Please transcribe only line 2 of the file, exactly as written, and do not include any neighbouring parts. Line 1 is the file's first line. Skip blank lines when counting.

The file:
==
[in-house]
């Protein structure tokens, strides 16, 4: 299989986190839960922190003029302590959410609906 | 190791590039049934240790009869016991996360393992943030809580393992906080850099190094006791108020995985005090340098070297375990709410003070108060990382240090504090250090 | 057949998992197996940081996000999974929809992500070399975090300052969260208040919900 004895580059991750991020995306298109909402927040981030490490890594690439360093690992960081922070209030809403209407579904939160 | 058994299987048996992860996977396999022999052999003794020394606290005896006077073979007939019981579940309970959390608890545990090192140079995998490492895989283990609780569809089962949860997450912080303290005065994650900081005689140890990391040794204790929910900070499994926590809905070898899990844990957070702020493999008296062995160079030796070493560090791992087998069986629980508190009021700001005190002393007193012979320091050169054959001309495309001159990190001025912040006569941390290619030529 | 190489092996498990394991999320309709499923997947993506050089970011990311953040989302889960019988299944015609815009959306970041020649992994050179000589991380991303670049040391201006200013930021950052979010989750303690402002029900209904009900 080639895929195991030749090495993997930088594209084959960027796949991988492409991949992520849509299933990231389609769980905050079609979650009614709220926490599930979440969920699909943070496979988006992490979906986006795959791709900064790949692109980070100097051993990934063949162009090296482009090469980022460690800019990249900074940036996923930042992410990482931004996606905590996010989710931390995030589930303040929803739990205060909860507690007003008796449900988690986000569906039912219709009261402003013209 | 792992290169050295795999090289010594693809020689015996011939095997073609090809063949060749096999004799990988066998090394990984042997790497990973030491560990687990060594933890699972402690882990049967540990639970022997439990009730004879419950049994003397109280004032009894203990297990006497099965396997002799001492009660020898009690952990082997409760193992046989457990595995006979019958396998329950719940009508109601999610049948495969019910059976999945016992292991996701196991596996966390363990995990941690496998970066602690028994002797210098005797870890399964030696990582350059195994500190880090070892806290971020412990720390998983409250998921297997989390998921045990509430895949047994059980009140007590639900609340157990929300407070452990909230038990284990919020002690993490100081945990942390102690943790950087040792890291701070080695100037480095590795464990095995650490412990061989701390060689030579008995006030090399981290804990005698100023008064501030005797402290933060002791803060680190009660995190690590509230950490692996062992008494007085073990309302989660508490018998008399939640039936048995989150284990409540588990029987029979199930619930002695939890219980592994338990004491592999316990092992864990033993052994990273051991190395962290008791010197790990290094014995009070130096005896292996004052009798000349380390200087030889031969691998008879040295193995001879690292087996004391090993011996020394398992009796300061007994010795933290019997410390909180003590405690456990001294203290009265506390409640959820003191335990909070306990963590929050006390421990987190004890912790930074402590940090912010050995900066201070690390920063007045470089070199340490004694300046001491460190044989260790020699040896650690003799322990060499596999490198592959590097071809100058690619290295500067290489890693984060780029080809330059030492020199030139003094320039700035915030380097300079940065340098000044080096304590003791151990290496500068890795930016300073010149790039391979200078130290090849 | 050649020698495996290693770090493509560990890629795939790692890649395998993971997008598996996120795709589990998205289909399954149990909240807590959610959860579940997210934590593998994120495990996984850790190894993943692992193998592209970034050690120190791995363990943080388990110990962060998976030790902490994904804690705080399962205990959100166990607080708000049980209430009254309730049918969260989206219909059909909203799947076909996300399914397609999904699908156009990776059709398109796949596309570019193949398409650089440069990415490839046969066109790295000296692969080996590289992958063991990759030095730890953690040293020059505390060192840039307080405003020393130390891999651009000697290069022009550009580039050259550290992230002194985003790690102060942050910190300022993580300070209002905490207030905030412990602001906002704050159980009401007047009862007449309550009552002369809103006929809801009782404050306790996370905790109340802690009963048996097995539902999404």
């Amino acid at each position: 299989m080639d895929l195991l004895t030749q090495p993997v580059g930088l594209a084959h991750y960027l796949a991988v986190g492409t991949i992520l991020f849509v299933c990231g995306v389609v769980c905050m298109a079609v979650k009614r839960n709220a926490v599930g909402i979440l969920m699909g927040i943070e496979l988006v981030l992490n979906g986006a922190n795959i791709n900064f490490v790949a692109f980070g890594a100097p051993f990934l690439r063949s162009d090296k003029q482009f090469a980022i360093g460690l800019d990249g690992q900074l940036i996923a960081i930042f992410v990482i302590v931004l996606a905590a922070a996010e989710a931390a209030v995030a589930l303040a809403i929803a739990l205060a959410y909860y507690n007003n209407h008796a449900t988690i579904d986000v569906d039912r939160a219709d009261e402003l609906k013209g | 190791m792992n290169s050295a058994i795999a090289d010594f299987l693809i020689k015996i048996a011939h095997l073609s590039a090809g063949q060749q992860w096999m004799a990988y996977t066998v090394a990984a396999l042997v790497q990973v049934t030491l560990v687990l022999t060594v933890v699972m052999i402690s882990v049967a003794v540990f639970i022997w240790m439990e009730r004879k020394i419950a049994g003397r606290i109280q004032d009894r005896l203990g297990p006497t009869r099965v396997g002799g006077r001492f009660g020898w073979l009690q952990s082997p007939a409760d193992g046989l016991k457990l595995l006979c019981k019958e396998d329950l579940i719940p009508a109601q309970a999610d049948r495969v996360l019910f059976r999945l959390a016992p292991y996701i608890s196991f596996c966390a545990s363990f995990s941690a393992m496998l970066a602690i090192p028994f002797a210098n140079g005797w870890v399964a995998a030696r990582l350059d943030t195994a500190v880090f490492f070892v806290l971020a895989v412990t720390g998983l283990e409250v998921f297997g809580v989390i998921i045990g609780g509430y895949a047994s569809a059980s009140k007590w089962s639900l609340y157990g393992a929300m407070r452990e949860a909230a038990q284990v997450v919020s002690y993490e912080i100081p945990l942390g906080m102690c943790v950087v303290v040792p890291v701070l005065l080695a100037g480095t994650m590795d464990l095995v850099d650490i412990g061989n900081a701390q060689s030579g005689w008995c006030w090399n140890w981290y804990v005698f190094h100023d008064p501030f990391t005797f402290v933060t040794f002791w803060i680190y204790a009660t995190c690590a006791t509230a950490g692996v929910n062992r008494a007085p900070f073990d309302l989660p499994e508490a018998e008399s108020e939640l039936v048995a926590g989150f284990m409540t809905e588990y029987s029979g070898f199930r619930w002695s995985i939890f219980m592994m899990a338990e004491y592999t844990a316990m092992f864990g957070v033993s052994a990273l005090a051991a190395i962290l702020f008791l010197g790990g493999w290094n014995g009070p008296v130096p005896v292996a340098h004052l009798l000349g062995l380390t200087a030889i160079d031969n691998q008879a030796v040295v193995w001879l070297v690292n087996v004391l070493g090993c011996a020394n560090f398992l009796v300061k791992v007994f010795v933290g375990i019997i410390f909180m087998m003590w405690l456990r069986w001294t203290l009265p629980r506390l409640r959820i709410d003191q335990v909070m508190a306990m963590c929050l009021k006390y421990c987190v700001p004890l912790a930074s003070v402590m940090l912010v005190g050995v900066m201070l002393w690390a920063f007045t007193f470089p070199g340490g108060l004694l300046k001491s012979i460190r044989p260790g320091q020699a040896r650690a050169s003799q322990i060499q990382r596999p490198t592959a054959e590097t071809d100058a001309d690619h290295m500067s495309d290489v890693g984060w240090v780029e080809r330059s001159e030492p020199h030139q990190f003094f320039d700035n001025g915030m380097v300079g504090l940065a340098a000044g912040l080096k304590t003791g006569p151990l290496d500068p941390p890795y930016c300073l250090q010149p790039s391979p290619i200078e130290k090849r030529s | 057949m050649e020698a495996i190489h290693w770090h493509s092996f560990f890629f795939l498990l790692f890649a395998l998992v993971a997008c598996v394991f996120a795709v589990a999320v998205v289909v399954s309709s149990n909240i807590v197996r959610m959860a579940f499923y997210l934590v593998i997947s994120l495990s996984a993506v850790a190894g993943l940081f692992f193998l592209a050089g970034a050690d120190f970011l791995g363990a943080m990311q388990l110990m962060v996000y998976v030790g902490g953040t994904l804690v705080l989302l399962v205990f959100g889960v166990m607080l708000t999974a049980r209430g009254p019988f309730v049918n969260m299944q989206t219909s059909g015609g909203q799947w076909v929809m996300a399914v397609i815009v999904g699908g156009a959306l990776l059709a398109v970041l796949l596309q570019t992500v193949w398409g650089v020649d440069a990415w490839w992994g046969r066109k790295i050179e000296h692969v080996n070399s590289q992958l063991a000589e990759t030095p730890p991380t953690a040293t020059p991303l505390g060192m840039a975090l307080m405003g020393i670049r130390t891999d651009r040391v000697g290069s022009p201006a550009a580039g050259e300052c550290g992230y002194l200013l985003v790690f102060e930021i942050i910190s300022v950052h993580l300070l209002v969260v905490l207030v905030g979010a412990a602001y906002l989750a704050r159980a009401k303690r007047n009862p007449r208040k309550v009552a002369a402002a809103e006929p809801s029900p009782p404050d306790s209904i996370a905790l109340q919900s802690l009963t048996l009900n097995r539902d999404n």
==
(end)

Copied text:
């Protein structure tokens, strides 16, 4: 299989986190839960922190003029302590959410609906 | 190791590039049934240790009869016991996360393992943030809580393992906080850099190094006791108020995985005090340098070297375990709410003070108060990382240090504090250090 | 057949998992197996940081996000999974929809992500070399975090300052969260208040919900 004895580059991750991020995306298109909402927040981030490490890594690439360093690992960081922070209030809403209407579904939160 | 058994299987048996992860996977396999022999052999003794020394606290005896006077073979007939019981579940309970959390608890545990090192140079995998490492895989283990609780569809089962949860997450912080303290005065994650900081005689140890990391040794204790929910900070499994926590809905070898899990844990957070702020493999008296062995160079030796070493560090791992087998069986629980508190009021700001005190002393007193012979320091050169054959001309495309001159990190001025912040006569941390290619030529 | 190489092996498990394991999320309709499923997947993506050089970011990311953040989302889960019988299944015609815009959306970041020649992994050179000589991380991303670049040391201006200013930021950052979010989750303690402002029900209904009900 080639895929195991030749090495993997930088594209084959960027796949991988492409991949992520849509299933990231389609769980905050079609979650009614709220926490599930979440969920699909943070496979988006992490979906986006795959791709900064790949692109980070100097051993990934063949162009090296482009090469980022460690800019990249900074940036996923930042992410990482931004996606905590996010989710931390995030589930303040929803739990205060909860507690007003008796449900988690986000569906039912219709009261402003013209 | 792992290169050295795999090289010594693809020689015996011939095997073609090809063949060749096999004799990988066998090394990984042997790497990973030491560990687990060594933890699972402690882990049967540990639970022997439990009730004879419950049994003397109280004032009894203990297990006497099965396997002799001492009660020898009690952990082997409760193992046989457990595995006979019958396998329950719940009508109601999610049948495969019910059976999945016992292991996701196991596996966390363990995990941690496998970066602690028994002797210098005797870890399964030696990582350059195994500190880090070892806290971020412990720390998983409250998921297997989390998921045990509430895949047994059980009140007590639900609340157990929300407070452990909230038990284990919020002690993490100081945990942390102690943790950087040792890291701070080695100037480095590795464990095995650490412990061989701390060689030579008995006030090399981290804990005698100023008064501030005797402290933060002791803060680190009660995190690590509230950490692996062992008494007085073990309302989660508490018998008399939640039936048995989150284990409540588990029987029979199930619930002695939890219980592994338990004491592999316990092992864990033993052994990273051991190395962290008791010197790990290094014995009070130096005896292996004052009798000349380390200087030889031969691998008879040295193995001879690292087996004391090993011996020394398992009796300061007994010795933290019997410390909180003590405690456990001294203290009265506390409640959820003191335990909070306990963590929050006390421990987190004890912790930074402590940090912010050995900066201070690390920063007045470089070199340490004694300046001491460190044989260790020699040896650690003799322990060499596999490198592959590097071809100058690619290295500067290489890693984060780029080809330059030492020199030139003094320039700035915030380097300079940065340098000044080096304590003791151990290496500068890795930016300073010149790039391979200078130290090849 | 050649020698495996290693770090493509560990890629795939790692890649395998993971997008598996996120795709589990998205289909399954149990909240807590959610959860579940997210934590593998994120495990996984850790190894993943692992193998592209970034050690120190791995363990943080388990110990962060998976030790902490994904804690705080399962205990959100166990607080708000049980209430009254309730049918969260989206219909059909909203799947076909996300399914397609999904699908156009990776059709398109796949596309570019193949398409650089440069990415490839046969066109790295000296692969080996590289992958063991990759030095730890953690040293020059505390060192840039307080405003020393130390891999651009000697290069022009550009580039050259550290992230002194985003790690102060942050910190300022993580300070209002905490207030905030412990602001906002704050159980009401007047009862007449309550009552002369809103006929809801009782404050306790996370905790109340802690009963048996097995539902999404």